"... Comparative Statistics 2006 is an opportunity for each of us to see what others are doing. It offers tough reality testing, which may not be comfortable for congregations (or anyone) to do. Of course, statistics do not constitute the total reality, sometimes not even the most important part. But these numbers do provide a variety of windows on church, where money or members or modes of leadership can be compared within and among particular populations. ..."For those who want statistics, this article points to a series of PDF files that paint a picture of the PC(USA) and its overall decline in numbers. This annual decline seems to have accelerated from about 1% in the mid 1990s t0 around a 2% yearly loss since 2003.
The introduction ends with a statement that "... It is not a question of what Presbyterians are doing wrong, but rather what are others doing right. ..." While this may sound comforting, there are a not insignificant number of loyal Presbyterians who believe that there are systemic flaws in the way the PC(USA) operates, and these need to be acknowledged and addressed. It will do us little good to revamp our worship and Christian education offerings if we can't attract the young families who are crucial to a growing Church.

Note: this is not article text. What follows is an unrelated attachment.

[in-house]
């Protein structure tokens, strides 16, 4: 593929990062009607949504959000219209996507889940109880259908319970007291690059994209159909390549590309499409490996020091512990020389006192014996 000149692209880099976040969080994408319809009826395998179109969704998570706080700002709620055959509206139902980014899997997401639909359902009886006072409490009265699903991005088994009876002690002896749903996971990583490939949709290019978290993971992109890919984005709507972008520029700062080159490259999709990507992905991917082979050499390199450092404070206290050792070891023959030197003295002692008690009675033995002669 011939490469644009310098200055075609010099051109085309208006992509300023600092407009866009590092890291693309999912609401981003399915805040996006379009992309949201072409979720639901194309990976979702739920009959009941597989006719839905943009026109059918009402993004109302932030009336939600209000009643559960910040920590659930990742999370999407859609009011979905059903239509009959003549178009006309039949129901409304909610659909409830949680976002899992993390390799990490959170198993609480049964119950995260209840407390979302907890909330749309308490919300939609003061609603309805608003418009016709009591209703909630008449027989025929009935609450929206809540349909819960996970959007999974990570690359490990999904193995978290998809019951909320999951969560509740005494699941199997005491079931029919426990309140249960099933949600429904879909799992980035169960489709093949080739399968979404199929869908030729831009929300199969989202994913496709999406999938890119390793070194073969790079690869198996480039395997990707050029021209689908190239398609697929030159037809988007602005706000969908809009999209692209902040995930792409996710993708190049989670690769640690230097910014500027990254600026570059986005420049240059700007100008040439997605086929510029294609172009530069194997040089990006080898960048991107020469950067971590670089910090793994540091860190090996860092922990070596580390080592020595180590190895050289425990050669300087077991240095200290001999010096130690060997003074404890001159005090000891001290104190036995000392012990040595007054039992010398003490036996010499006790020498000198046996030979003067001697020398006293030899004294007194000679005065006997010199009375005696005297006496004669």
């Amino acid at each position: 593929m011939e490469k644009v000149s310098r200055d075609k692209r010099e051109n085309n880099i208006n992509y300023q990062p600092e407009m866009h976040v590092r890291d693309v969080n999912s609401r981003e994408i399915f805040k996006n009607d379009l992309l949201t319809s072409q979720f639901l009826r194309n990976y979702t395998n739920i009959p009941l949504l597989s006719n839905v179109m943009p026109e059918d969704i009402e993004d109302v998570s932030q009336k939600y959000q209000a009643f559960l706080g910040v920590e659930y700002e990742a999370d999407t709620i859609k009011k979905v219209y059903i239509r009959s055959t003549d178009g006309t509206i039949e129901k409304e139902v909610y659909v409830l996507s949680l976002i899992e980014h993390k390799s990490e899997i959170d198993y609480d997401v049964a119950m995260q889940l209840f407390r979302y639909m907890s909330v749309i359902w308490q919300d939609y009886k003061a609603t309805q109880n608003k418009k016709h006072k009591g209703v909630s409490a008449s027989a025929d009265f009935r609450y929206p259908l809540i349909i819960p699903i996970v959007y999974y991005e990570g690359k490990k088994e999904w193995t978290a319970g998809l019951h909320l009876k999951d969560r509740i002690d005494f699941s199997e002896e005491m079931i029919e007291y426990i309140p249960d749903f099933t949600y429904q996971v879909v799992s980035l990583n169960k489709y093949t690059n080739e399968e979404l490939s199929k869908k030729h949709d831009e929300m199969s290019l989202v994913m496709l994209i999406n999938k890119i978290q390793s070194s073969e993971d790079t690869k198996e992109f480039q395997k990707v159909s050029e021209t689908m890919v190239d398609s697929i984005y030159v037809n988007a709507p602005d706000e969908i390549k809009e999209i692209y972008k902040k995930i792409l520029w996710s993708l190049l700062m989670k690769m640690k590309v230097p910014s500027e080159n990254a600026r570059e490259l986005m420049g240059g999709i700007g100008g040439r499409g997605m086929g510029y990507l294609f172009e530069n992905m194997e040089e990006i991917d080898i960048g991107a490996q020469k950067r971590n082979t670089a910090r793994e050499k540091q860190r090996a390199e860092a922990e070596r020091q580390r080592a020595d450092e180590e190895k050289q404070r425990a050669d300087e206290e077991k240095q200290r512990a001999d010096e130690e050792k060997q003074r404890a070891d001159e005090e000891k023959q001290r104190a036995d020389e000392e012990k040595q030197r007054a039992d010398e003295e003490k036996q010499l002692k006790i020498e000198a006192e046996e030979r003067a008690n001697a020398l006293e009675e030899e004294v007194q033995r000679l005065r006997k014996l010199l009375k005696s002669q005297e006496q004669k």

On the upside, both contributions per member and percentage of the budget allocated for local mission and program are both up significantly.
These reports do not deal with individual congregations, except a list of the 15 largest congregations in the PC(USA). There are, to be sure, congregations that are growing, and these would be a logical resource for ideas on what works in a Reformed context.
We should be willing and able to fix what needs to be fixed, learn from other Christian bodies what needs to be learned, and above all remember Who it is that calls us all together as a Church.